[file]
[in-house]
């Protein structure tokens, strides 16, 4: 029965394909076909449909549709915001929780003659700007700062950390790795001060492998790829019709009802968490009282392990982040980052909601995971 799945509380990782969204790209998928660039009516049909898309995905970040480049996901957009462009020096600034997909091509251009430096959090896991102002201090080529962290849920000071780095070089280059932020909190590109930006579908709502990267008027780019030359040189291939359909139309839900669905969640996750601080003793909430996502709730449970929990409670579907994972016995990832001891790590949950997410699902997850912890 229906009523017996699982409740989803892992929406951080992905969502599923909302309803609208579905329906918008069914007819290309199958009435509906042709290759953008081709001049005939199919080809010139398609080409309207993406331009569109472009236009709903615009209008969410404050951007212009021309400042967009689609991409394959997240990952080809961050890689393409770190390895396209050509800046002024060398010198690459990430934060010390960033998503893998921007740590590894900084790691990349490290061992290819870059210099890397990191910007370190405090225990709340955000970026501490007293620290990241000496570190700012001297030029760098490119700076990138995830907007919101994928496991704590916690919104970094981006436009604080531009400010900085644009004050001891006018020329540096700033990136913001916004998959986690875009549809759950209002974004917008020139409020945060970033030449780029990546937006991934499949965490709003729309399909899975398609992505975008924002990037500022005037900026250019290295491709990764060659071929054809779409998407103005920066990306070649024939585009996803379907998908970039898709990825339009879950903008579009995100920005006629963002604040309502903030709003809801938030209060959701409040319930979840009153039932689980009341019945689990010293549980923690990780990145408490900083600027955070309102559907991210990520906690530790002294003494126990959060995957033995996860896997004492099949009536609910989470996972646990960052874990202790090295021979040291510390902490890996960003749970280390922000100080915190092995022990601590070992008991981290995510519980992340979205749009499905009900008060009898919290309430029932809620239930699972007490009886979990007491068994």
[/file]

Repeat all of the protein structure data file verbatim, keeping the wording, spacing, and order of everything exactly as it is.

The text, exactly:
[in-house]
């Protein structure tokens, strides 16, 4: 029965394909076909449909549709915001929780003659700007700062950390790795001060492998790829019709009802968490009282392990982040980052909601995971 799945509380990782969204790209998928660039009516049909898309995905970040480049996901957009462009020096600034997909091509251009430096959090896991102002201090080529962290849920000071780095070089280059932020909190590109930006579908709502990267008027780019030359040189291939359909139309839900669905969640996750601080003793909430996502709730449970929990409670579907994972016995990832001891790590949950997410699902997850912890 229906009523017996699982409740989803892992929406951080992905969502599923909302309803609208579905329906918008069914007819290309199958009435509906042709290759953008081709001049005939199919080809010139398609080409309207993406331009569109472009236009709903615009209008969410404050951007212009021309400042967009689609991409394959997240990952080809961050890689393409770190390895396209050509800046002024060398010198690459990430934060010390960033998503893998921007740590590894900084790691990349490290061992290819870059210099890397990191910007370190405090225990709340955000970026501490007293620290990241000496570190700012001297030029760098490119700076990138995830907007919101994928496991704590916690919104970094981006436009604080531009400010900085644009004050001891006018020329540096700033990136913001916004998959986690875009549809759950209002974004917008020139409020945060970033030449780029990546937006991934499949965490709003729309399909899975398609992505975008924002990037500022005037900026250019290295491709990764060659071929054809779409998407103005920066990306070649024939585009996803379907998908970039898709990825339009879950903008579009995100920005006629963002604040309502903030709003809801938030209060959701409040319930979840009153039932689980009341019945689990010293549980923690990780990145408490900083600027955070309102559907991210990520906690530790002294003494126990959060995957033995996860896997004492099949009536609910989470996972646990960052874990202790090295021979040291510390902490890996960003749970280390922000100080915190092995022990601590070992008991981290995510519980992340979205749009499905009900008060009898919290309430029932809620239930699972007490009886979990007491068994």